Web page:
Category Archives: Remember

Thank you, Gordon Keatch

The following words were shared on behalf of all the members of the DUCW at the memorial reception for Gord on Thursday August 8. Twenty four Club members attended the service to say farewell and thank you to our dear friend.

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Ah Gordon, you were the best mate any of us could ever hope for, especially those of us in the Down Under Club of Winnipeg.

We loved your kind and generous heart, your wit and wisdom, and your willingness to step up whenever anything needed to be done. You were our friend, mentor and sage, and despite umpteen years as a Canadian citizen, you were still a fair dinkum Aussie through and through. You loved the AFL, cricket, lamingtons, pavlova, the Australian anthem, and wearing a kangaroo embroidered baseball cap. You still even had your accent, and you loved the Down Under Club.

As co-founder of the Club and president for 49 years, you guided us from humble beginnings getting together in people’s basements over beer, wine and chips, to an active group of Aussies, Kiwis and Canucks meeting regularly at the Scandinavian Cultural Centre over beer, wine and chips. Continue reading

Farewell to our best mate, Gordon Keatch

It is with a heavy heart that we say farewell to our dear friend and best mate Gordon Keatch who, at age 95, passed away on June 25, 2019, after a fall at home. Gord was recovering in emergency for a few days and settling into an assisted living facility before he died.

Gord is survived by his sons, Ron (Janice) and Don (Sheila), grandchildren, Allison (Klaas), Erin (Patrick) and Michael (Gemma), and great-grandchildren, Ethan, Liam, Iris, Olivia and Mia. He was predeceased by his infant grandson Graham in 1977 and his wife Anne in 2007.

Born in Melbourne, Australia, Gord joined the Australian Air Force at age 18 and came to Winnipeg to train as a wireless operator. He met Anne during that time and they were married in Australia after the war ended. In 1949 they returned to Winnipeg where Gord started his business career.

He became Secretary Treasurer of Kipp Kelly Limited and enjoyed many years with this successful Winnipeg-based manufacturer and distributor, retiring in 1983. During that time, he served two terms as Trustee of the St. James School Division, followed by a term as Councillor for the City of St. James. He was a founder of the Down Under Club in 1950, greatly enjoyed his association, and was the last of the original members.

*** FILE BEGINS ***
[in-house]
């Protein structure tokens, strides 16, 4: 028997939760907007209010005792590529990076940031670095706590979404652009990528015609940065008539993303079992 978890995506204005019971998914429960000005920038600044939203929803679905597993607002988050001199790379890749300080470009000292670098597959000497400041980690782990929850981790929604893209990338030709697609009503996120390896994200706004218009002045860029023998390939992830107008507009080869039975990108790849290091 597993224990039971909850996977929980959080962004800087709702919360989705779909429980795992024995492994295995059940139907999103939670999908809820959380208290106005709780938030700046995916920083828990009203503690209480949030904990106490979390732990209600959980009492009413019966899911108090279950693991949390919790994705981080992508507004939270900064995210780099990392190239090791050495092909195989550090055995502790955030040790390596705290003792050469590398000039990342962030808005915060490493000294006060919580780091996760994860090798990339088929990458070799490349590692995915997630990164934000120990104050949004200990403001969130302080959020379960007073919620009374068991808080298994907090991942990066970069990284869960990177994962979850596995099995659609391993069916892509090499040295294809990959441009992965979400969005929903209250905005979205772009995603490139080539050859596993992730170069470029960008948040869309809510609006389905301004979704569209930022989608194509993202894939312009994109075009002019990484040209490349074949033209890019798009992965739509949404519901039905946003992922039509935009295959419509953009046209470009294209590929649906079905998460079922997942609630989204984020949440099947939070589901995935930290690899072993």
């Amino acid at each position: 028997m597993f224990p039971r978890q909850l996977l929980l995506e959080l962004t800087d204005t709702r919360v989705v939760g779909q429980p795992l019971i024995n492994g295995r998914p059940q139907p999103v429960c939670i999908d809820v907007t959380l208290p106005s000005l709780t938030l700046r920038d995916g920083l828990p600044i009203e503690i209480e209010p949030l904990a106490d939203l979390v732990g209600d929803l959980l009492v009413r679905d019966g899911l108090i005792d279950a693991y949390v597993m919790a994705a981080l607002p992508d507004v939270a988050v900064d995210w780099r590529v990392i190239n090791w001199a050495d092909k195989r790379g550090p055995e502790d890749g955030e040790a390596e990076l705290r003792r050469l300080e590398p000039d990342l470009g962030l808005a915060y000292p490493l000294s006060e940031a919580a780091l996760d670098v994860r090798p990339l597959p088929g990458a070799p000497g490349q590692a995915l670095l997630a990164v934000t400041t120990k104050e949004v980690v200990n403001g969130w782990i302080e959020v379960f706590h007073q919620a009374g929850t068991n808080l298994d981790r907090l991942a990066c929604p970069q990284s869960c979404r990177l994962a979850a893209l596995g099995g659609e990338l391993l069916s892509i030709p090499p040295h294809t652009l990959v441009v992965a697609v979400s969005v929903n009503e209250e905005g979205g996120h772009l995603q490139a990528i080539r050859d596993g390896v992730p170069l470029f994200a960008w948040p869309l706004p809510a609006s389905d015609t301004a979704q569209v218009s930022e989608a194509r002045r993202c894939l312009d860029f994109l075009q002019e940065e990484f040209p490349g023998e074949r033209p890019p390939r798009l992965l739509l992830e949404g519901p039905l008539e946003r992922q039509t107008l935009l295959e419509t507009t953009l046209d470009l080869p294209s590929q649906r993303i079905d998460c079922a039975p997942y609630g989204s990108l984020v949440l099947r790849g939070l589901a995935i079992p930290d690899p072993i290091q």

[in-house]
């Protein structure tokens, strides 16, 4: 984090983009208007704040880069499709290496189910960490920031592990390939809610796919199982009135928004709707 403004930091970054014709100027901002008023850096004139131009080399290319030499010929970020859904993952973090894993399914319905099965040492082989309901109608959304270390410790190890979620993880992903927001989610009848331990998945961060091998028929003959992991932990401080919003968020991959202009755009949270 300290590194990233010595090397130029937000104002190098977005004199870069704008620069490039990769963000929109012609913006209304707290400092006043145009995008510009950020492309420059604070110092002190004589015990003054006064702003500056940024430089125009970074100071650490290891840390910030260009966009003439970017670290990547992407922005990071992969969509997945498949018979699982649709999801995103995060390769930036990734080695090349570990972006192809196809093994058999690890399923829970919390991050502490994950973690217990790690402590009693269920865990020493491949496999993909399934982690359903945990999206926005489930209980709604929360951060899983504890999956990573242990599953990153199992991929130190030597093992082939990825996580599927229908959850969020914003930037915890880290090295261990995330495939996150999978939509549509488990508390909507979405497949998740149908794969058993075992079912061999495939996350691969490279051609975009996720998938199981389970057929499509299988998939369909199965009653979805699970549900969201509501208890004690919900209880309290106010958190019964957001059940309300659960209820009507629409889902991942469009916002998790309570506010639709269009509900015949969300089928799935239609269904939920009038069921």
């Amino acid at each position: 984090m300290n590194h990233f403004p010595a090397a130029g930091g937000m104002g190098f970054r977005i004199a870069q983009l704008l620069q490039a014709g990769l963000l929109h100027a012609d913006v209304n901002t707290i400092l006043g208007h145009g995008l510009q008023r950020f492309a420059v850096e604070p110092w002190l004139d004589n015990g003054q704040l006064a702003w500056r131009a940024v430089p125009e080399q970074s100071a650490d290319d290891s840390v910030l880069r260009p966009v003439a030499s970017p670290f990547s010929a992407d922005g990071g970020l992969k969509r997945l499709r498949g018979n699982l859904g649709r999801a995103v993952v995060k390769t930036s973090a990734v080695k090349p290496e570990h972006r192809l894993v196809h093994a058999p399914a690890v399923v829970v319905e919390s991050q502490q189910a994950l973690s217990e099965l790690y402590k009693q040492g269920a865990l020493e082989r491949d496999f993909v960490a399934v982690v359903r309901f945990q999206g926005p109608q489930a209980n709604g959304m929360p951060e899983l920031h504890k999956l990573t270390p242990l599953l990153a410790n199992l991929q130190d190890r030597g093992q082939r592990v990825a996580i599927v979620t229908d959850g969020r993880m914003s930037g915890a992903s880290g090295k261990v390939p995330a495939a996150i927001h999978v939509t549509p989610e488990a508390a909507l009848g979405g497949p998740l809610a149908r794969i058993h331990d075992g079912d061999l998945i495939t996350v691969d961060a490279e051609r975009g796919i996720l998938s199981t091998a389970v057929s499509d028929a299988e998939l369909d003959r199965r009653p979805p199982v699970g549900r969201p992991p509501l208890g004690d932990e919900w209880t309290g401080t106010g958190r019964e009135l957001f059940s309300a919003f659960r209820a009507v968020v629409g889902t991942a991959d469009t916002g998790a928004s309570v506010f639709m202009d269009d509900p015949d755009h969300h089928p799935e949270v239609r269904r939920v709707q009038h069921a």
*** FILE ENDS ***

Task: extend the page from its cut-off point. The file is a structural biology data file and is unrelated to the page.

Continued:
Gord was an avid golfer and had a long association with Niakwa Country Club, including serving as President. He and Anne enjoyed many winters travelling, particularly to Hawaii. Gordon had a special affinity for the theatre. He was President of MTC and a long-time supporter right up to the time of his passing.

Gordie was a Sinatra fan. As Ol’ Blues Eyes said, “I did it my way.”

In lieu of a funeral service, there will be a memorial reception for Gord on Thursday, August 8, 2019, from 10:00 a.m. to 12:00 noon at the Winnipeg Squash Racquet Club, 275 Stradbrook Ave.
Flowers are gratefully declined, but if you would like, a donation to the Manitoba Theatre Centre, 174 Market Ave., Winnipeg, MB R3B 0P8, would be very much appreciated.

Thank you, Gord, for your friendship, your unique sense of humour and wit, your kind and welcoming nature, your commitment to the DUCW, and your generous spirit that bound us all together. We love you and we miss you. Rest easy, mate.

 

November 2015 Yarn

Please pardon the late production of the November issue of The Southern Yarn. (Brian H takes full responsibility for its lateness!) For those awaiting it in the post, rest assured that it is probably en route via the postal buycialisquality.com system as you read this. For those modern and/or impatient folks amongst us, you can read the November Yarn right here by downloading the PDF via the magic of the Internet.NovYarnSnap

Remembrance poppies in Australia

Poppies on the Roll of Honour. Photograph taken by Kerry Alchin. PAIU2014/128.14

[Read the original of this text at: https://www.awm.gov.au/commemoration/customs/poppies/]

The Flanders poppy has long been a part of Remembrance Day, the ritual that marks the Armistice of 11 November 1918, and is also increasingly being used as part of Anzac Day observances. During the First World War, red poppies were among the first plants to spring up in the devastated battlefields of northern France and Belgium. In soldiers’ folklore, the vivid red of the poppy came from the blood of their comrades soaking the ground. Continue reading

Thank you, Mr Keatch

gordon keatch 2014 headshotOne of our favourite people, Gordon Keatch, has decided to put down his pen as our intrepid “getting to know” columnist. And since he did so in a most official and gentlemanly way, we decided to share his letter of “resignation” for everyone to see (click below). Thanks, Gordon, for telling the stories of 150 or more members over the years and helping us really get to know each other. Cheers, mate!

Gordon’s letter 2014

PS If anyone is interested in taking up the pen and keeping the column going, we’d love to hear from you.